In a 1989 song, recording artist Joe Jackson passionately sings about how, “everything gives you cancer.” Now, you may be able to add weather to that list.
Cold, dry weather has been linked to an increased incidence of prostate cancer, but no one knew why, perhaps, until now. Researchers writing in BioMed Central’s open access International Journal of Health Geographics suggest that meteorological effects on persistent organic pollutants, such as some pesticides and industrial by-products, may be to blame.
Sophie St-Hilaire worked with a team of researchers from Idaho State University to study the correlation between various weather parameters and the incidence of prostate cancer at the county-level across the United States.
They found that colder weather and low rainfall, were strongly correlated with prostate cancer. Although the researchers can't say exactly why this correlation exists, they found consistent trends with what would be expected given the effects of climate on the deposition, absorption, and degradation of persistent organic pollutants including pesticides.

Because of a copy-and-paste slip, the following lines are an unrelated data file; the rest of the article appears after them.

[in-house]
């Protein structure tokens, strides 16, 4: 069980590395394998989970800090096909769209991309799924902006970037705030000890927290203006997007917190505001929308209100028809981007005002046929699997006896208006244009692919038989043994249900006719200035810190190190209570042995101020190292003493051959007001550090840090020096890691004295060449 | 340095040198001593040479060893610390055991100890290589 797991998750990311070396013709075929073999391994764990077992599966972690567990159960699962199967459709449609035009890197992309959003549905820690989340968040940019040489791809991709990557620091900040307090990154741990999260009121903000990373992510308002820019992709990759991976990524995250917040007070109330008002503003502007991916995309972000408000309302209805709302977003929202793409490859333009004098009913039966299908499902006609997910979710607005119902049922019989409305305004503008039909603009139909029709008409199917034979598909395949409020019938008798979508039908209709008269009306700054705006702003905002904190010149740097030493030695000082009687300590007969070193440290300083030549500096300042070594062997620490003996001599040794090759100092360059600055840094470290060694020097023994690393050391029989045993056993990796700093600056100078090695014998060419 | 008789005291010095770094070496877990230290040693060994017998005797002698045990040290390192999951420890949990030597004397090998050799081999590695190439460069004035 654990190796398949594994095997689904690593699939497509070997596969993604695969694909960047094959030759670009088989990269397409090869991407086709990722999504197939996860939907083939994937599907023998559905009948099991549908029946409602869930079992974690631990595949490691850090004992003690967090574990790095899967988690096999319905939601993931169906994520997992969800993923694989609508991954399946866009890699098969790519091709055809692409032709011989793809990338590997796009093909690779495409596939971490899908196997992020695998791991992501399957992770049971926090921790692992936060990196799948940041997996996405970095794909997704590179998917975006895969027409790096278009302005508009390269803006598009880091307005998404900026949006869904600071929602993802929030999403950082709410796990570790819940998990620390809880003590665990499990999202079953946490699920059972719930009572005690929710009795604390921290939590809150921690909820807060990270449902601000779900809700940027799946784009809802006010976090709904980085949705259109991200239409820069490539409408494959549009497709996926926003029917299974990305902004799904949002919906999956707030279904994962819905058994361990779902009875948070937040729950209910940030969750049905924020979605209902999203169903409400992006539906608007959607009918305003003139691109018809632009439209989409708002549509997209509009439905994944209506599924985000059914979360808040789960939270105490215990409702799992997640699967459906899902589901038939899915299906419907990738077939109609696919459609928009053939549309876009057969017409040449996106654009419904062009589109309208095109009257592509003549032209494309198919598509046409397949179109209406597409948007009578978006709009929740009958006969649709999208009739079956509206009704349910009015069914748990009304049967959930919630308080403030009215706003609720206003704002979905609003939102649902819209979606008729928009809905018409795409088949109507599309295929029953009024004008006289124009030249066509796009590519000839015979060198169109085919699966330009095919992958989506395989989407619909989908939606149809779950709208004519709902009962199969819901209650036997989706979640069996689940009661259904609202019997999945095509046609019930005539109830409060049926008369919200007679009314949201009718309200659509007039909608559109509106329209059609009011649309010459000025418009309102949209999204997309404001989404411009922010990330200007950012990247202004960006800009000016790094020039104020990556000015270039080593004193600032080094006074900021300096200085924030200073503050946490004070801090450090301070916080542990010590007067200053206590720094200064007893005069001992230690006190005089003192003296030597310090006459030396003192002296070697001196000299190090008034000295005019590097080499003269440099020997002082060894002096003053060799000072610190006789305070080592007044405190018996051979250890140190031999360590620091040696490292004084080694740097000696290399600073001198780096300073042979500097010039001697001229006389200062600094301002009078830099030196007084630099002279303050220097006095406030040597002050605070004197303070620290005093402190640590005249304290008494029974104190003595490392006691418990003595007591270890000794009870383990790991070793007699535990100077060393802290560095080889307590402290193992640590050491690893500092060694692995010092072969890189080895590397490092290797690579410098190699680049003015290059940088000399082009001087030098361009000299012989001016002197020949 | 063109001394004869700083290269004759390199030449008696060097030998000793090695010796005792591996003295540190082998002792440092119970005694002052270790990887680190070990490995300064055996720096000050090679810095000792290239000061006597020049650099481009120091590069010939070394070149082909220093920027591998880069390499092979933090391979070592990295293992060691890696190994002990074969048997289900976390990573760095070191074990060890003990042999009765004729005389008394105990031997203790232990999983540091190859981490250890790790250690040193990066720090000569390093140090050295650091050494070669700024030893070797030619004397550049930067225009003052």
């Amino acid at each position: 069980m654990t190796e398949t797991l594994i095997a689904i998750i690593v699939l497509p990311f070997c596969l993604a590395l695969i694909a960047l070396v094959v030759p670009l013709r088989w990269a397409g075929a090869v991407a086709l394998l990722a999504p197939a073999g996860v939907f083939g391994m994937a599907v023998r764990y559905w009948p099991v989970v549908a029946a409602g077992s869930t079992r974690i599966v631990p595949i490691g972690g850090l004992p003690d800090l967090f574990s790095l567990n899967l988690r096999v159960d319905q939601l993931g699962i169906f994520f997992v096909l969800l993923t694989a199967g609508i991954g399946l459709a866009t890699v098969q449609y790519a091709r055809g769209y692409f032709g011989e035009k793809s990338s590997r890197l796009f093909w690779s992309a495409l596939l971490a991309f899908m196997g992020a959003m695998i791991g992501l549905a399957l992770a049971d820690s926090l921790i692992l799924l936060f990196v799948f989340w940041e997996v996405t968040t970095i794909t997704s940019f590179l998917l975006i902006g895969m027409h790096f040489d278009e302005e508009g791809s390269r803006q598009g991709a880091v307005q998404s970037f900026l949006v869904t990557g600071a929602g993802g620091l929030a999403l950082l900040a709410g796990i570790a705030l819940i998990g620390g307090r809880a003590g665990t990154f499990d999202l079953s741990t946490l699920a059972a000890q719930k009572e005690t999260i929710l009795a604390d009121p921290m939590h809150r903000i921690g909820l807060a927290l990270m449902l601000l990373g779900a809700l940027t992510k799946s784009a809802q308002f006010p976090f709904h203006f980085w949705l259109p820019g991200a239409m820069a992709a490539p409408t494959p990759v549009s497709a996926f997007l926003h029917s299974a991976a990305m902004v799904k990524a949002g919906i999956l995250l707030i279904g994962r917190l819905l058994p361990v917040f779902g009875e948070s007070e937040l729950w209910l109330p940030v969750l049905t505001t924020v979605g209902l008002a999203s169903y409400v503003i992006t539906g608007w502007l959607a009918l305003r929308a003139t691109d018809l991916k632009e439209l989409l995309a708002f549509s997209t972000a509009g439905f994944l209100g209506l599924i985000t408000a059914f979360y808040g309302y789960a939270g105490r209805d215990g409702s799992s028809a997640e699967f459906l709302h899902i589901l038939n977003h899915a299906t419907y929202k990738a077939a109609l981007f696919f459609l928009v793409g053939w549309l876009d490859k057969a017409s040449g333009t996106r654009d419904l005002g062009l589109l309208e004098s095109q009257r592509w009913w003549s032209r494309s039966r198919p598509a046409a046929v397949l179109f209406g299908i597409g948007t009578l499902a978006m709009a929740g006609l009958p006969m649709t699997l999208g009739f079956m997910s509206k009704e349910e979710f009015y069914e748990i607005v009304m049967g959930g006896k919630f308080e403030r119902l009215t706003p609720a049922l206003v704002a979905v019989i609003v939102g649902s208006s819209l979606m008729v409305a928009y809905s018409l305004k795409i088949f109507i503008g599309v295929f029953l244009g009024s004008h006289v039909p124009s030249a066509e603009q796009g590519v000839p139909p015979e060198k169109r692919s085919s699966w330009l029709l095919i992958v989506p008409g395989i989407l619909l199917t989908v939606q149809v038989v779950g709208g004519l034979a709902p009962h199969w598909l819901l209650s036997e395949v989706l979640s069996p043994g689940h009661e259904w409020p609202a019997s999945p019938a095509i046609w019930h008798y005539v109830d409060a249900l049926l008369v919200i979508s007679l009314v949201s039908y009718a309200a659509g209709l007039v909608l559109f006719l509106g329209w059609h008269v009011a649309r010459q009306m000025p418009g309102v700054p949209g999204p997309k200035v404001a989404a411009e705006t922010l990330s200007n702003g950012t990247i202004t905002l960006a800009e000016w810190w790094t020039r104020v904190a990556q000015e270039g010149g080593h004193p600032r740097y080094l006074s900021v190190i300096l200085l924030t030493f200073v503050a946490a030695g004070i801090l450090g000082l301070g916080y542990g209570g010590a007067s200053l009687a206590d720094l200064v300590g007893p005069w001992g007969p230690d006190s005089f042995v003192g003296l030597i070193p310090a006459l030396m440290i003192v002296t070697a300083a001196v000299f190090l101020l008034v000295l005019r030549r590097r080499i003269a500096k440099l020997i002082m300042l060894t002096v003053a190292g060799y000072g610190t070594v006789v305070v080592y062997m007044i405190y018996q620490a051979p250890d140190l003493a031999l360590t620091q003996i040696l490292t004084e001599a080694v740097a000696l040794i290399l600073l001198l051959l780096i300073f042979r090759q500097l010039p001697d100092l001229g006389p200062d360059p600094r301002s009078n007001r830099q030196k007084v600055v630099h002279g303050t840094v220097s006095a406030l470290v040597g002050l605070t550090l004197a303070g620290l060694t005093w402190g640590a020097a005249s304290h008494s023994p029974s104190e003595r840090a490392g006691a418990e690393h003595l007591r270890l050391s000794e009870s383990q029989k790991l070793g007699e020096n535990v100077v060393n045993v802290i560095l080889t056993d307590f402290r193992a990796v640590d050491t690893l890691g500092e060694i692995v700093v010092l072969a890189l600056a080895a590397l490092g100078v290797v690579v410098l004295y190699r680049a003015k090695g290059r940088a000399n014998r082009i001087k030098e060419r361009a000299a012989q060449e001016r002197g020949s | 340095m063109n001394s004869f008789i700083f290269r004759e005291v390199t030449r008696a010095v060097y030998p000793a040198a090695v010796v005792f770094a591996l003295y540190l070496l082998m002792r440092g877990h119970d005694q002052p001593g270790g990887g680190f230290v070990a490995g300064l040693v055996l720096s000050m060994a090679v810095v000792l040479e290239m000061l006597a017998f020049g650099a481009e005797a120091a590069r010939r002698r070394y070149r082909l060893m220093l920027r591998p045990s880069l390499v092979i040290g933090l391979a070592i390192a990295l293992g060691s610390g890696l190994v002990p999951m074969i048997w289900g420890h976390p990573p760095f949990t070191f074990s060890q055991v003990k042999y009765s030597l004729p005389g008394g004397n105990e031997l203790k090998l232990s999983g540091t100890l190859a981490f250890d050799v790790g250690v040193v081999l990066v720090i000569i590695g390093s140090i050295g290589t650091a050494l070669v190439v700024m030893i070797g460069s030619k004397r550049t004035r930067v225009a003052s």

Nearly one in six men will develop prostate cancer in their lifetime. Across the northern hemisphere, reported incidences are higher in the northern colder regions than the south. Prostate cancer can affect urinary, bowel and sexual function as well as cause infertility.
Researchers know that some persistent organic pollutants cause cancer and now they believe that cold weather slows their degradation, while also causing them to precipitate towards the ground. Rain and humidity also play important roles in their absorption and degradation.
Prior to St-Hilaire’s study, published in the International Journal of Health Geographics the pervasive wisdom was the higher prostate cancer rates in the north were linked to Vitamin D deficiencies due to low exposure to UV radiation during the winter months. The study suggests weather is a credible hypothesis that warrants further study.
Lynette Summerill is an award-winning writer who lives in Scottsdale, Arizona.